Det kan ikke nytte at lade, som om man kan lide Folk, fordi de er døde, naar man vil skrive sine virkelige Tanker. For det meste hadede jeg Fru Carruthers. Det var ganske umuligt at gøre hende tilpas. Hun havde ikke Begreb om Retfærdighed, eller om noget andet end sin egen Bekvemmelighed, og om hvor meget andre Mennesker kunde bidrage til hendes Fornøjelse.
Grunden til, at hun i det hele taget kom til at gøre noget for mig, var den, at hun havde været forelsket i Papa, og da han giftede sig med stakkels Mama — som slet ingen Familie havde — og saa døde, tilbød hun at tage mig til sig og opdrage mig, bare for at ærgre Mama, fortalte hun mig ofte. Da jeg kun var fire Aar, havde jeg ikke noget at sige i den Sag, og hvis Mama havde Lyst til at give Afkald paa mig, blev det jo hendes Sag. Mamas Fader var Lord og hendes Moder jeg véd ikke hvem, og de havde ikke gjort sig den Ulejlighed at blive gifte, det var derfor, at stakkels Mama slet ingen Slægtninge havde. Da Papa var død, giftede hun sig med en Officer og rejste til Indien og døde, og jeg saá hende aldrig mere — og saadan gaar det til, at der ikke er en Sjæl i Verden, som kommer mig ved, eller som interesserer sig for mig, saa jeg kan ikke gøre for, at jeg er en Eventyrerske og kun tænker paa mig selv, kan jeg vel?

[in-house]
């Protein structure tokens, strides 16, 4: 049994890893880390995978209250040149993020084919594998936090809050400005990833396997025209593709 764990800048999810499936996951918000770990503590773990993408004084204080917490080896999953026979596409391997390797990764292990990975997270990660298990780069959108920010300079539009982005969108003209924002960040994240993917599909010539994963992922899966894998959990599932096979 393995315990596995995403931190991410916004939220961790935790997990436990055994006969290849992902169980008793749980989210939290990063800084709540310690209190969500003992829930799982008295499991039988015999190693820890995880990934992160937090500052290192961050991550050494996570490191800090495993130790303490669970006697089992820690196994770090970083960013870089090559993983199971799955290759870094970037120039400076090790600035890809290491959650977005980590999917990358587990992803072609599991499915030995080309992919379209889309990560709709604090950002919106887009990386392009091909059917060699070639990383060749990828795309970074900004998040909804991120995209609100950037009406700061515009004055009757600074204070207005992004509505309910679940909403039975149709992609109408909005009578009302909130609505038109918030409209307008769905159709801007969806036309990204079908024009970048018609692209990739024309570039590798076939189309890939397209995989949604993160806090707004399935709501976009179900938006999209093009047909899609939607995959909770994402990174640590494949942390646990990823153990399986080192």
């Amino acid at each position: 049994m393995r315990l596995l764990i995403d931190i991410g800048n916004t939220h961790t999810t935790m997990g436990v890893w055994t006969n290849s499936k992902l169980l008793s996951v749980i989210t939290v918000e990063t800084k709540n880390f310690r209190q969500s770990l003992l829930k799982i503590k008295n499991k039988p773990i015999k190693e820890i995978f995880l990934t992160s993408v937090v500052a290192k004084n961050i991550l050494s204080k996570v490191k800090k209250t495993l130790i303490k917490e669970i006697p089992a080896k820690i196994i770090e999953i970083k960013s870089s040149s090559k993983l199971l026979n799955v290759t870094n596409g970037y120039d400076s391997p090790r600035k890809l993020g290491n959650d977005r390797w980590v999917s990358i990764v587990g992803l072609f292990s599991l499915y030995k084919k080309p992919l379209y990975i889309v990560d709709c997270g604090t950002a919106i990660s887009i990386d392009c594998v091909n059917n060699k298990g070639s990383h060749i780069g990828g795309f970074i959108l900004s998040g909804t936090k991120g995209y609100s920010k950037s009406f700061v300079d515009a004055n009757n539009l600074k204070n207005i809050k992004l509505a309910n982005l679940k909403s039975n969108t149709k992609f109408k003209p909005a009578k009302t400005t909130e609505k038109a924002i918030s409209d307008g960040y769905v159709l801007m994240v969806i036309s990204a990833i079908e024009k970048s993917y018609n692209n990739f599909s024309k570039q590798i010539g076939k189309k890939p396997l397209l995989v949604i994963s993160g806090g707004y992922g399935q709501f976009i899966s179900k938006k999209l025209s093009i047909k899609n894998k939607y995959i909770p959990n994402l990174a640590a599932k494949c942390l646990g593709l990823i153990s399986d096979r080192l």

Then I randomly chose these phrases.

som skulde arve Godset

Da Papa og Mama
noget videre
mine Hatte
i godt Humør.
en Officer fortalte
og tage paa
havde Familie
er overordentlig køn,
om det ikke Begreb
det sommetider meget
blev det jo hendes
kan jeg vel?

Putting it into MS Translator gave me this, which had some interesting lines–but too little sense (I make a piss-poor Dadaist, I suppose).

Who Should Inherit the Estate
When Papa and Mama
anything further
My Hats
in a good mood.
an Officer told
and take on
had Family
is exceedingly pretty,
though it is not Concept
It is sometimes very
It was, after all, her
can I suppose?

To end up with my final creation I kept all the words, changing only word order, punctuation, and capitalization. Notice I kept the title as is! Ta da! or should I say, Dada!


Last week, my friend and fellow poet Henry Clemmons posted a poem about nightmares. This afternoon when I sat down to write his poem was still in my head, so I thought I’d run with it. Thanks Henry; and please, poets, send your week’s thoughts to dVerse OpenLinkNight!

The night-fears return,
a little green man
with clicking teeth
and omnipotent eyes,
fingers pungent red
gripping a corner, any corner,
leveraging a feline pounce
to send me running,
running, I cannot see
my unsteady footfall
pounding on
and on —
terror, stale-tasting
like motionless basement air,
and if it weren’t for nightmares
we’d want to close our eyes
and sleep all

the live-long day.